Ultimately, as Andolfatto notes, the market may well decide enough is enough and the demand for Treasuries will dry up. In fact, this is probably one of the reasons cryptocurrencies are suddenly thriving.
In the blink of an eye, cryptocurrencies stopped being discussed in the corners of Reddit forums and in college rooms to become a market of over $ 2 trillion. It is no exaggeration to say that cryptocurrencies are now popular; they are eaten up by hedge funds and famous athletes who sign billionaire contracts.
And it’s not hard to see why. The market is hedging. Like rats on a sinking ship, many envision an exit, believing that the dollar’s glory days may finally come to an end as its value is eroded by mass injection.
Ignore the story?
In a popular 2016 article, author Richard Ebeling explored how the central planners of ancient Rome destroyed the economy.
Much of what Ebeling describes – debt, massive spending, inflation, and destruction through price controls – sounds oddly familiar to modern ears. And Ebeling naturally explores the ancient puzzle: why did Rome fall?
For centuries, as any history buff knows, thinkers from Edward Gibbon to Peter Heather have asked this question. The answers vary. Some blame the barbarians, others blame immigration. Some claimed it was Christianity to blame, while others pointed to illnesses or a weakening of the Roman legions.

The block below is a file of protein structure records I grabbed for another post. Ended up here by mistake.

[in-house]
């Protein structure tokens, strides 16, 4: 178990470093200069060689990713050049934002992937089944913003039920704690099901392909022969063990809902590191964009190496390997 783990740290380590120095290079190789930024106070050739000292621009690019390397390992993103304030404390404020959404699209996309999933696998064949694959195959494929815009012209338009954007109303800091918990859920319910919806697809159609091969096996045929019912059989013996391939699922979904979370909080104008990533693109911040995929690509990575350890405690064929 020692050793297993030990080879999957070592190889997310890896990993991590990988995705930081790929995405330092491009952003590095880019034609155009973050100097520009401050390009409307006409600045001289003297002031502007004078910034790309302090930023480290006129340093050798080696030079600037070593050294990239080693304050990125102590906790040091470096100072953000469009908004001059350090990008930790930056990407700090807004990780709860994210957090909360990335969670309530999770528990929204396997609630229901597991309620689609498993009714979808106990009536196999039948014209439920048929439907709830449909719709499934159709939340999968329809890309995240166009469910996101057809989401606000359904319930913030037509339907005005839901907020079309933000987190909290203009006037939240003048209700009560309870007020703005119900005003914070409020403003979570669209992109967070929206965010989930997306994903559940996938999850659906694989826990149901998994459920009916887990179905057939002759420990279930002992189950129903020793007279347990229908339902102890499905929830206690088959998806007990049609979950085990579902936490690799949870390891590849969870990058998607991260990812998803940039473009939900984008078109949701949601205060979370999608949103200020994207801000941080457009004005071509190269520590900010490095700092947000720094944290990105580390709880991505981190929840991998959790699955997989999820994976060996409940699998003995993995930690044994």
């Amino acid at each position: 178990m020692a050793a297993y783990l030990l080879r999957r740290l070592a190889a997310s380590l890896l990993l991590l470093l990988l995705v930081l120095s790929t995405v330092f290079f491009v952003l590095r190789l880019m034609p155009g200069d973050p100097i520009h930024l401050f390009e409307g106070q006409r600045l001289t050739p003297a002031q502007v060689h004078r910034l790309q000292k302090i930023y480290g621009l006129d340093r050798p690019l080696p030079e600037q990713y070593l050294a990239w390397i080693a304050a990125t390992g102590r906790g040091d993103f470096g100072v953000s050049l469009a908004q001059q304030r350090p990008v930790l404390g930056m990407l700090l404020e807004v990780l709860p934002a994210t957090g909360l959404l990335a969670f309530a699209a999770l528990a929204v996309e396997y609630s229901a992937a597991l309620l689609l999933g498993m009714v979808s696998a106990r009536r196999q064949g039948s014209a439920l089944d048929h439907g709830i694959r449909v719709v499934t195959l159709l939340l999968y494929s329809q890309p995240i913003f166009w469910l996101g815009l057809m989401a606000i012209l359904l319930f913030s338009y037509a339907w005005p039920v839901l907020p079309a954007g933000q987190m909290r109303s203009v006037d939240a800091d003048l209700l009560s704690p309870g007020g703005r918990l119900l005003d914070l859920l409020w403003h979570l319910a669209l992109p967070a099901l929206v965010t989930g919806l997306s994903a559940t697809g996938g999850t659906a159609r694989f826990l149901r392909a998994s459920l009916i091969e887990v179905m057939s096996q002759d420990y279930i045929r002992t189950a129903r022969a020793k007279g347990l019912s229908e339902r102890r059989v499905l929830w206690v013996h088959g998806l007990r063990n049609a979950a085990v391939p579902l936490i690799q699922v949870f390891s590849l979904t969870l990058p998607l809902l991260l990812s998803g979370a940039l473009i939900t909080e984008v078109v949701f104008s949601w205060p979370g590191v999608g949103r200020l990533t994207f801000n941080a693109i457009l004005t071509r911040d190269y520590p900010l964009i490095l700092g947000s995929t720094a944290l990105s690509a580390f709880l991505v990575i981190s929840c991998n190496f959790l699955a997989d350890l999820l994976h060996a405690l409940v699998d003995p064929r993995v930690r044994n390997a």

All of these theories are interesting and worth analyzing, but I have found no better explanation than that offered by economist Ludwig von Mises, who concluded that Rome’s decline was the result of its rejection of individualism and free market.
“The wonderful ancient civilization perished because it did not adjust its moral code and legal system to the demands of the market economy,” Mises wrote.
“A social order is doomed if the actions required for its normal functioning are rejected by moral standards, are declared illegal by the laws of the land, and are prosecuted as criminal by the courts and the police.
The Roman Empire disintegrated because it lacked the spirit of liberalism [clássico] and free enterprise. The policy of interventionism and its political corollary, the principle of the Führer, caused the decomposition of the powerful empire, because they will necessarily always disintegrate and destroy any social entity. “
US President and statesman John Adams once said that there are two ways to destroy nations.
“One is for the sword and the other is for the debt,” Adams said. (Although the quote is largely attributed to Adams, it is not confirmed by written documentation.)
There is no doubt that debt is a serious problem. (Ask the ancient Romans and modern Greeks.) But if Mises is right, the explosion of debt may just be a symptom of a much bigger problem: the collapse of the spirit of freedom and the growth of a system hostile to free enterprise.
We need to learn from one thing the Romans did not have: their fateful example.
© 2021 FEE – Foundation for Economic Education. Posted with permission. Original in English